During the 1860's Tranter revolvers and revolving rifles were amongst the firearms on issue to the NSW Police. The special constables sworn in to capture the Clarke gang in 1866 in the Braidwood district were issued with Tranter revolvers and revolving carbines.One patrol that were posing as surveyors was led by John Carroll, a 38 year old senior warder at the Darlinghurst Gaol. The other members of the party were Patrick Kennagh aged 26, Eneas McDonnell aged 50, both prison warders. The other member of the party was John Phegan aged 30, a former associate of the Clarke brothers who knew the Braidwood area well. Unfortunately their Tranters did not help them as they were ambushed by the Clarkes while walking through an area of very dense bush on Jinden Station on the night of January 9th 1867. The following day McDonnell and Phegan were found shot to death in a small clearing, their bodies riddled with bullets. About 800 metres further on Carroll and Kennagh were also found shot to death, probably after they had surrendered. Carroll was found lying on his back, with a neatly folded handkerchief on his chest with a one pound note pinned to it. A large sum of money he was carrying in his pocket had not been touched. The Clarke brothers had two Tranter revolving rifles in their possession when they were finally captured.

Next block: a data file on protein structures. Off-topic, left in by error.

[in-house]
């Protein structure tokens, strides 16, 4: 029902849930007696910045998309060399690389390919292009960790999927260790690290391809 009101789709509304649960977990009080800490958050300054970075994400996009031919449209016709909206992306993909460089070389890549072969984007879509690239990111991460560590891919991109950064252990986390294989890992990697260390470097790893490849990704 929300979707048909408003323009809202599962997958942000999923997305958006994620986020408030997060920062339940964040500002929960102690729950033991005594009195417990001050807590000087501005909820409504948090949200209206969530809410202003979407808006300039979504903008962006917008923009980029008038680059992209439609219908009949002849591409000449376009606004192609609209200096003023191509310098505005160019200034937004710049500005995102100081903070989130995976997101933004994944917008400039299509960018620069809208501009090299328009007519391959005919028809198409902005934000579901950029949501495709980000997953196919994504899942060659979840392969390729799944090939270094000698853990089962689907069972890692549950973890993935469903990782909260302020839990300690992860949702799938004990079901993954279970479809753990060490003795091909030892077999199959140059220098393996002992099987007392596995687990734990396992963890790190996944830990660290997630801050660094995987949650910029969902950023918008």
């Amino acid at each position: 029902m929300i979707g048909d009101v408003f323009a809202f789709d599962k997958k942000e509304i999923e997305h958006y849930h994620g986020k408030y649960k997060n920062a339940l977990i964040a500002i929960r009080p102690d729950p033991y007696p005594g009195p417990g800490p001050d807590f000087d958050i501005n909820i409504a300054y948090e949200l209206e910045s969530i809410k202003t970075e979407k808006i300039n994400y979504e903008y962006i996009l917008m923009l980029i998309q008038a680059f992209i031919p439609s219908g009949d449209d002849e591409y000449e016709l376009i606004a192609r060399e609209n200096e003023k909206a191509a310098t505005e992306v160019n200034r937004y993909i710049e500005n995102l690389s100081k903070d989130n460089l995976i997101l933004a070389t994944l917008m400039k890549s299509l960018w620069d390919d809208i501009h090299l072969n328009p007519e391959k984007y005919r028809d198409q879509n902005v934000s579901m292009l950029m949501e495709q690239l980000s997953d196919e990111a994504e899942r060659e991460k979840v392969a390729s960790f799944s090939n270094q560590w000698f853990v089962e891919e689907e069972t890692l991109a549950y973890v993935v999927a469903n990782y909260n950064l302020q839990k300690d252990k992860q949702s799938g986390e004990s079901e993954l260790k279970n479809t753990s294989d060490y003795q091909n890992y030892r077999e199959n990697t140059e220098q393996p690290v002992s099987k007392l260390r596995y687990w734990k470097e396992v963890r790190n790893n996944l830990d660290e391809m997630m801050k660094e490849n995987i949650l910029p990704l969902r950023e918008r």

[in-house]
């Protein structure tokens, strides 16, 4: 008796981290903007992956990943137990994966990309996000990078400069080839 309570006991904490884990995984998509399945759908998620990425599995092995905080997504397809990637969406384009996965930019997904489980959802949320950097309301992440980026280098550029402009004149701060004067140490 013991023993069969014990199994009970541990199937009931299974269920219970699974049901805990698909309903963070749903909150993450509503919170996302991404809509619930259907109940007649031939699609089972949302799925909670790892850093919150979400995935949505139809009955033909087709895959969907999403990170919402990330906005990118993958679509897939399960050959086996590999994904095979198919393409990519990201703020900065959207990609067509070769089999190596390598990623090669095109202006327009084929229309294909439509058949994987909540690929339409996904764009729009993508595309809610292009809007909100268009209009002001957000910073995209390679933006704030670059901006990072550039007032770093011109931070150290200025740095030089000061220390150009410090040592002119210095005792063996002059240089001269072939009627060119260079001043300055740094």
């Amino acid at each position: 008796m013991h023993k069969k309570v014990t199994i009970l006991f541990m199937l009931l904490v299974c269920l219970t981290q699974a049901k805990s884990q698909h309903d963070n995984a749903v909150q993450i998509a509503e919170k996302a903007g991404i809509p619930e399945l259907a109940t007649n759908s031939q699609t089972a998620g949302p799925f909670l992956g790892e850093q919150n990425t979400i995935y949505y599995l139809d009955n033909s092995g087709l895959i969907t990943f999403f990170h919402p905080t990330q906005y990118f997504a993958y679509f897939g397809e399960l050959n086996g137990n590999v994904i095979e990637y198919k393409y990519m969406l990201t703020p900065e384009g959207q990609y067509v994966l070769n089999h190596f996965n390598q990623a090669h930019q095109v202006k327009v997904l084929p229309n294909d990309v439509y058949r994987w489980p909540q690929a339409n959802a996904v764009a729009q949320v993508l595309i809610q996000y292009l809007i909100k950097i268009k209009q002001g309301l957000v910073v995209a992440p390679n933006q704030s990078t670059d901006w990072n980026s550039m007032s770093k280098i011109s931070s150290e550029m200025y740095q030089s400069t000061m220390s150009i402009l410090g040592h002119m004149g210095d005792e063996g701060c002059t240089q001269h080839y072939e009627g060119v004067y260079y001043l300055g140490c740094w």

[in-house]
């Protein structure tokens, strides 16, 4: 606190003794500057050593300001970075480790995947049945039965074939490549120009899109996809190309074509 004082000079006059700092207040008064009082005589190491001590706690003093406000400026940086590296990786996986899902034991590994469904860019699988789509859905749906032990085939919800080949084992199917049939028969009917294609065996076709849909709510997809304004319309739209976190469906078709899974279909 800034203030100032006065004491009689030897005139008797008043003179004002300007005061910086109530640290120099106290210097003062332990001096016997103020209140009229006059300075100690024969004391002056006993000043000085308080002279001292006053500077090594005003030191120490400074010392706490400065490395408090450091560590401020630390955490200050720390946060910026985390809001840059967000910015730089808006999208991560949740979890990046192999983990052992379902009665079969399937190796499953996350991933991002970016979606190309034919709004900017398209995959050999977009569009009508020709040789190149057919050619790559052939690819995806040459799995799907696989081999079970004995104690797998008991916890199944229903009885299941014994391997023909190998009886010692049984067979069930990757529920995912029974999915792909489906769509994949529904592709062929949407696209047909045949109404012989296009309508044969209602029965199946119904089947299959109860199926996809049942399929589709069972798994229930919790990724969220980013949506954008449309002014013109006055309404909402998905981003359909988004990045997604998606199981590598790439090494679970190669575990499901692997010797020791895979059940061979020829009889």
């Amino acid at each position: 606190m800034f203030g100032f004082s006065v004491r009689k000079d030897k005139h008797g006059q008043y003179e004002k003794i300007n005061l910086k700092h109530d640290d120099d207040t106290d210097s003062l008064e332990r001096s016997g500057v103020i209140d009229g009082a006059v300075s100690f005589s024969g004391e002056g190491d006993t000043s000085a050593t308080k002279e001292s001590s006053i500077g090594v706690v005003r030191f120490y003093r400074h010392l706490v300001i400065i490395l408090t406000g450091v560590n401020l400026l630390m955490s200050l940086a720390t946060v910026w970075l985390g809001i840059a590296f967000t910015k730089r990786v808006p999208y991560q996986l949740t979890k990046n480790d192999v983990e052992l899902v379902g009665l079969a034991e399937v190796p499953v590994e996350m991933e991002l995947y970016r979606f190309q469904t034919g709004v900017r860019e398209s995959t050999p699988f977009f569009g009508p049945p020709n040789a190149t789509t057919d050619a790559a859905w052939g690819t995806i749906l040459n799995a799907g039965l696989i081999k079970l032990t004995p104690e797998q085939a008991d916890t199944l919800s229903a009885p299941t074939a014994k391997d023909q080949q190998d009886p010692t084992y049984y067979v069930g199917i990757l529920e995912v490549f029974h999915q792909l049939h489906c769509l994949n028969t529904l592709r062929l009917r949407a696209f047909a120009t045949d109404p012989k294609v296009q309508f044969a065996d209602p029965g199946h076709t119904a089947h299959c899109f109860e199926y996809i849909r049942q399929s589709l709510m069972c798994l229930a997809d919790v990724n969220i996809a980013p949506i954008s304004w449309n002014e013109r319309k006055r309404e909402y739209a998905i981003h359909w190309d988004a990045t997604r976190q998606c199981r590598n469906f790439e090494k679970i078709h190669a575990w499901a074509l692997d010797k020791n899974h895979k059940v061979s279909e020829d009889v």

The following Tranter firearms were on issue in
Braidwood Sub District circa March 1879, Tranter patent rifle issued to Sub
Inspector James Keegan stationed at Braidwood, Tranter patent revolver issued
to Constable No.2953 John Berry stationed at Nerrigundah, Tranter patent
revolver issued to Constable No.1927 Frederick Nelson stationed at Nelligen.
A bank clerk, Robert Hoddle Dryberg White fought his way into our history with his two Tranter revolvers. In April 1868, whilst working for the Bank of N.S.W., he was required to carry a large bag of cash from Brisbane to Rockhampton by coach and at the end of the first day's journey he put up for the night at Gympie. Five of the locals heard of the money and decided this "bank bloke" would be easy pickings, so when Mr. White left his hotel the next morning he walked into the waiting arms of five armed men. Not to be deterred, he dived back into the foyer of the hotel, pulled out one of his Tranters and started shooting. Everyone expected him to stay safely behind the door until help arrived but he drew his other pistol and burst out through the hotel door in a wild charge straight at the bushrangers. He shot two of them with two shots and turned to face the other three only to see them disappearing in the distance. For his heroic actions he was presented with a silver tea service by the Bank and the Queensland Government presented him with a fine Wesley Richards shotgun.
During the Maori Wars in New Zealand Tranter double trigger revolvers were issued to troops. They were used in the Bay of Plenty campain during the Hau Hau wars (1864-68). It is on record that the double trigger feature was not popular with some soldiers because in the heat of action at close quarters they were inclined to only pull the bottom trigger.
The following reports of stolen firearms were listed in the NSW Police
Gazette between 1862 and 1864.